But the manipulation of Crypto’s algorithms streamlined the code-breaking process, at times reducing to seconds a task that might otherwise have taken months. The company always made at least two versions of its products — secure models that would be sold to friendly governments, and rigged systems for the rest of the world.
France and Germany try to get involved
The French, West German and other European intelligence services had either been told about the United States’ arrangement with Crypto or figured it out on their own. Some were understandably jealous and probed for ways to secure a similar deal for themselves.
In a meeting in early 1969 at the West German Embassy in Washington, the head of that country’s cipher service, Wilhelm Goeing, outlined the proposal and asked whether the Americans “were interested in becoming partners too.”
Months later, CIA Director Richard Helms approved the idea of buying Crypto and dispatched a subordinate to Bonn, the West German capital, to negotiate terms with one major caveat: the French, CIA officials told Goeing, would have to be “shut out.”
How CIA and the German spy agency BND worked together
Each year, the CIA and BND split any profits Crypto had made, according to the German history, which says the BND handled the accounting and delivered the cash owed to the CIA in an underground parking garage.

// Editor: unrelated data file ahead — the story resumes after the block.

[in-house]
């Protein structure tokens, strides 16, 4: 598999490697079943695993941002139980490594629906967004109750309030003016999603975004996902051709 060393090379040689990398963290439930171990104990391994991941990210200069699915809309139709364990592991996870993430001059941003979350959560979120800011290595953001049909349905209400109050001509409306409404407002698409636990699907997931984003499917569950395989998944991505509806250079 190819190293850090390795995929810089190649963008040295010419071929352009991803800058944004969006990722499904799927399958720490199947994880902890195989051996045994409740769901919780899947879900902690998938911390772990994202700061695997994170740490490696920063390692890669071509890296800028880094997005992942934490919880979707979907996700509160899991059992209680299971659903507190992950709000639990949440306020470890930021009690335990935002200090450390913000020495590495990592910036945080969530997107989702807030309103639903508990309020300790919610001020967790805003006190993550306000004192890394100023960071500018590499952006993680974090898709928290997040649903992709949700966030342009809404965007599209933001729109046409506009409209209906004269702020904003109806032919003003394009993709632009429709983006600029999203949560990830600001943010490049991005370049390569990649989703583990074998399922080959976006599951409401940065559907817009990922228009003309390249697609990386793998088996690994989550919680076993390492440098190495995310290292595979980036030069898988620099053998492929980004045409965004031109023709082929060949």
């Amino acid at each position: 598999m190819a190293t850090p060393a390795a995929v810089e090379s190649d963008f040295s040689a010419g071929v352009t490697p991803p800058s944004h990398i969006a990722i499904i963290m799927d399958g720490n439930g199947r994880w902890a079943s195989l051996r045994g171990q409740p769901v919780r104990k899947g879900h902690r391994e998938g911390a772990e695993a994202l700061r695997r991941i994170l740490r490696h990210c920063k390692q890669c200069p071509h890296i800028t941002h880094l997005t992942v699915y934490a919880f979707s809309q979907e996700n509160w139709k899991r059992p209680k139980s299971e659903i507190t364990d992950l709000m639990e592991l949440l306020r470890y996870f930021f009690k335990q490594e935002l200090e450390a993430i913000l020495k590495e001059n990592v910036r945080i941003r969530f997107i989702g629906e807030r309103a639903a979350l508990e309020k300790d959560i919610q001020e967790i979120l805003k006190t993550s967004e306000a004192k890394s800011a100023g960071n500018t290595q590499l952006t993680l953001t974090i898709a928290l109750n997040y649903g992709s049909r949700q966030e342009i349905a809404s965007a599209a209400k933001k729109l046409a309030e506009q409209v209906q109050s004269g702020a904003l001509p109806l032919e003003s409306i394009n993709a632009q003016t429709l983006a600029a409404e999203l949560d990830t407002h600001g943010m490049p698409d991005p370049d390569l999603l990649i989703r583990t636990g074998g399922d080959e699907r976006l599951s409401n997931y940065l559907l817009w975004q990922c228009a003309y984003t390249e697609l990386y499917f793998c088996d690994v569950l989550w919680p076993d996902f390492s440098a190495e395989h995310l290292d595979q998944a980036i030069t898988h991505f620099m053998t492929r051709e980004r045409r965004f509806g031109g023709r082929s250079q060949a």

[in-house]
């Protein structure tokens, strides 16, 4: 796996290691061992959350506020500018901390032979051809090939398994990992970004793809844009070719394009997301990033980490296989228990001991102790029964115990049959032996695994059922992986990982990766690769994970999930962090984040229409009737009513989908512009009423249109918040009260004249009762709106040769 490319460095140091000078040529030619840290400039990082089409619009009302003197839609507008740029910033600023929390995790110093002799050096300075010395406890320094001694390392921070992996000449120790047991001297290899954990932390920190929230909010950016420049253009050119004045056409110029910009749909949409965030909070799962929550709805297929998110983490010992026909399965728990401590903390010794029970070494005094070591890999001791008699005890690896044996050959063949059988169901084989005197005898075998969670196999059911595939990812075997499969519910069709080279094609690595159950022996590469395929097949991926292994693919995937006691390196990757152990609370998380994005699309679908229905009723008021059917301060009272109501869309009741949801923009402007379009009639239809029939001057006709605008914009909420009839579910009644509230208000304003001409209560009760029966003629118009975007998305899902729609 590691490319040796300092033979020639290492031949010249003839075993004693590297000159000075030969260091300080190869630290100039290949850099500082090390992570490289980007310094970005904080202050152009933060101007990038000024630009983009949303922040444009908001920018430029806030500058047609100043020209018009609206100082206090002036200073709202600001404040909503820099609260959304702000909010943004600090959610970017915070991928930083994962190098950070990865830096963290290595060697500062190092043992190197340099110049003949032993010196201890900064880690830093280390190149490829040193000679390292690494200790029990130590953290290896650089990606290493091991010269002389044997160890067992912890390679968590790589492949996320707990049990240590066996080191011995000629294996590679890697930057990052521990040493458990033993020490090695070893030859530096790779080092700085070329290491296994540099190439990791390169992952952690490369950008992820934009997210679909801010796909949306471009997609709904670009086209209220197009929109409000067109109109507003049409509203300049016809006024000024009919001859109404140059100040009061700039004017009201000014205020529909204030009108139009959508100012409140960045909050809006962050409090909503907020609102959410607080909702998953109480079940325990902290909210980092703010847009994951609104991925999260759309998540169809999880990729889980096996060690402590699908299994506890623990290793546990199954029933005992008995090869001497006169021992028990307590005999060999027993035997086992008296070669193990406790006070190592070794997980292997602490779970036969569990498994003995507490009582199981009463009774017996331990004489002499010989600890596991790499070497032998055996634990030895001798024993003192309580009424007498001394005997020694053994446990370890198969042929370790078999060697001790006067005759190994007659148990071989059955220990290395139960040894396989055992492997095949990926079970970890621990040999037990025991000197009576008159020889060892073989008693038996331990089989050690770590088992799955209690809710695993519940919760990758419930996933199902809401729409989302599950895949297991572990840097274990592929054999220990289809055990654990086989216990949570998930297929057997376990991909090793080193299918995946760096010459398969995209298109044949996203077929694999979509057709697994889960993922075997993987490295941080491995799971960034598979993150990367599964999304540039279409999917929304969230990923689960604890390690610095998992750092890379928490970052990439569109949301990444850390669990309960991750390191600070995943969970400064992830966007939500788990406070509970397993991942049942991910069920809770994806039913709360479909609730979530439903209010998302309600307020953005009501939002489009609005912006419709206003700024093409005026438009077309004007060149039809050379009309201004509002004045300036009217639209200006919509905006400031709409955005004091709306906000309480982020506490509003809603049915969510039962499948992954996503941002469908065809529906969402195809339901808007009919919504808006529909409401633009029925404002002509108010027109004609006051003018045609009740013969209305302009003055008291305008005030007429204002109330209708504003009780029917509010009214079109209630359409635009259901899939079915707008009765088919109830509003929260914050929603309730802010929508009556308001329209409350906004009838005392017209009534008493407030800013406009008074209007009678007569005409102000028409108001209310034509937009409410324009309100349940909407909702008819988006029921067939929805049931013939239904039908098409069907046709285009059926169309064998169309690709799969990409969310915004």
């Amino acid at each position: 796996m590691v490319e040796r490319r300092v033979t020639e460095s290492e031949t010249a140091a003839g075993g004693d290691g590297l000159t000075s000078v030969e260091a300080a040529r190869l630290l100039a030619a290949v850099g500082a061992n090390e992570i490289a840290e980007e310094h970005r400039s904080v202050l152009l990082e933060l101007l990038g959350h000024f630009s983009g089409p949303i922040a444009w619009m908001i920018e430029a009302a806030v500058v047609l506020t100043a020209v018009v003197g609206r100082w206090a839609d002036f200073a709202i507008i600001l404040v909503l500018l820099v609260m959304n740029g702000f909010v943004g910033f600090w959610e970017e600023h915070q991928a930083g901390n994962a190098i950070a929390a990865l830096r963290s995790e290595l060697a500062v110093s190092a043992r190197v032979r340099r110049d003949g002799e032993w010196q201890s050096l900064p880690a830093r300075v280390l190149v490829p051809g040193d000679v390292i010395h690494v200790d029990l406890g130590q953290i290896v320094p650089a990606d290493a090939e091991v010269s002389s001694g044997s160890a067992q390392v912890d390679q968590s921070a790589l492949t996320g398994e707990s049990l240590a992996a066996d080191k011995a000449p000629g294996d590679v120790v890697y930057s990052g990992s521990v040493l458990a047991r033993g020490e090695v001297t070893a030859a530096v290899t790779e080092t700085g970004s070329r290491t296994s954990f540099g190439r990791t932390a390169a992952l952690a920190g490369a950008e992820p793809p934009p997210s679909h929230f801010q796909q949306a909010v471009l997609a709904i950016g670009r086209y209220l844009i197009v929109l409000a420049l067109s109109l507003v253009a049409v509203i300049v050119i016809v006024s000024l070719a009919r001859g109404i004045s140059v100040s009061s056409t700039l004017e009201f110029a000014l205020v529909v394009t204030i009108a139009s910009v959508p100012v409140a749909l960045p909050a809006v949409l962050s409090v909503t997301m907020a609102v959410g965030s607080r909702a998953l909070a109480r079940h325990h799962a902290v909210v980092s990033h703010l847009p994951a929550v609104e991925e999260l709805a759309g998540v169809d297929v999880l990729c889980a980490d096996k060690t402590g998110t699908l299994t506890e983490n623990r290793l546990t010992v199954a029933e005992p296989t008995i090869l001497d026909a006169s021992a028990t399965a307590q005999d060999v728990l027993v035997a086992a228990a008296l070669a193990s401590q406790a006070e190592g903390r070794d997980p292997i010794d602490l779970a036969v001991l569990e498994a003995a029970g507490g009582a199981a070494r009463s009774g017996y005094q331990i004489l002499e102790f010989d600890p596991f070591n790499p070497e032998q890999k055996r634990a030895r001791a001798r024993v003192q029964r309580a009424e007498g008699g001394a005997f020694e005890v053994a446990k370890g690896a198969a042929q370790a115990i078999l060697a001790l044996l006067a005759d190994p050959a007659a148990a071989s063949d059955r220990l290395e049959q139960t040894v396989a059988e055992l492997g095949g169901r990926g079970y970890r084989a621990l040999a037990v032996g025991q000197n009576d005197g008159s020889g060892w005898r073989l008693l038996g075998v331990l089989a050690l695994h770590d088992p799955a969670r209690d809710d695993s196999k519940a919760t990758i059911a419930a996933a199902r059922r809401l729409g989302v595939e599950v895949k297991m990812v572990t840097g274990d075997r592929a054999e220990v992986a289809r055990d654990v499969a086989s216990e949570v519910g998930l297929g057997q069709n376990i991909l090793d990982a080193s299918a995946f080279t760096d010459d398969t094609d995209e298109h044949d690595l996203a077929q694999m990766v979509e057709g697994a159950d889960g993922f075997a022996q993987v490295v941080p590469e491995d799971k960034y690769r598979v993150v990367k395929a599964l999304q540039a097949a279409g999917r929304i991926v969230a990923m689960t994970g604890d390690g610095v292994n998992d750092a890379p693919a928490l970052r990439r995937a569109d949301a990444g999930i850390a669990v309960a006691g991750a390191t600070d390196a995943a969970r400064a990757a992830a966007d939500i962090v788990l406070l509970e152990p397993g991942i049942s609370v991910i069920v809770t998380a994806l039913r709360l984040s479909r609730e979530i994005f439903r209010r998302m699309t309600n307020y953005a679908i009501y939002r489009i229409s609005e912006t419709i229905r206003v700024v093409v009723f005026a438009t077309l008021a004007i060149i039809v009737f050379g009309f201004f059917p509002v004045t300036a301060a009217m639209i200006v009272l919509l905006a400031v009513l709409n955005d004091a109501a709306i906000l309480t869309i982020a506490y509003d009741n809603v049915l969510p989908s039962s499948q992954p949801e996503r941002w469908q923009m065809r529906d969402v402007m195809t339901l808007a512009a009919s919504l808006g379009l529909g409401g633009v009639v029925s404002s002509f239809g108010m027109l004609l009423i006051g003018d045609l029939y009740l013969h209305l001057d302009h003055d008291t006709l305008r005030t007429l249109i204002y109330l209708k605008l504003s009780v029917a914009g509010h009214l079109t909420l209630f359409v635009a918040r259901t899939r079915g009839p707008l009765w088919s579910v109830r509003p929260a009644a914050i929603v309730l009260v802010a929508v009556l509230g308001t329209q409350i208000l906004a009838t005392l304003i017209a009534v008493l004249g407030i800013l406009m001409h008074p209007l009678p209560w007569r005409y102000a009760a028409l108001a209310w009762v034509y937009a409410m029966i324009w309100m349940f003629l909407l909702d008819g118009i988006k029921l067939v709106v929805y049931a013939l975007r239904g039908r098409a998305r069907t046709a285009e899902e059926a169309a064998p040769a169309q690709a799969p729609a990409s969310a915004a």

From the outset, the partnership was beset by petty disagreements and tensions. To CIA operatives, the BND often seemed preoccupied with turning a profit, and the Americans “constantly reminded the Germans that this was an intelligence operation, not a money-making enterprise.” The Germans were taken aback by the Americans’ willingness to spy on all but its closest allies, with targets including NATO members Spain, Greece, Turkey and Italy.
To its frustration, Germany was never admitted to the vaunted “Five Eyes,” a long-standing intelligence pact involving the United States, Britain, Australia, New Zealand and Canada. But with the Crypto partnership, Germany moved closer into the American espionage fold than might have seemed possible in World War II’s aftermath. With the secret backing of two of the world’s premiere intelligence agencies and the support of two of the world’s largest corporations, Crypto’s business flourished.
Russia and China managed to avoid this US-built trap
The program had limits. America’s main adversaries, including the Soviet Union and China, were never Crypto customers. Their well-founded suspicions of the company’s ties to the West shielded them from exposure, although the CIA history suggests that U.S. spies learned a great deal by monitoring other countries’ interactions with Moscow and Beijing.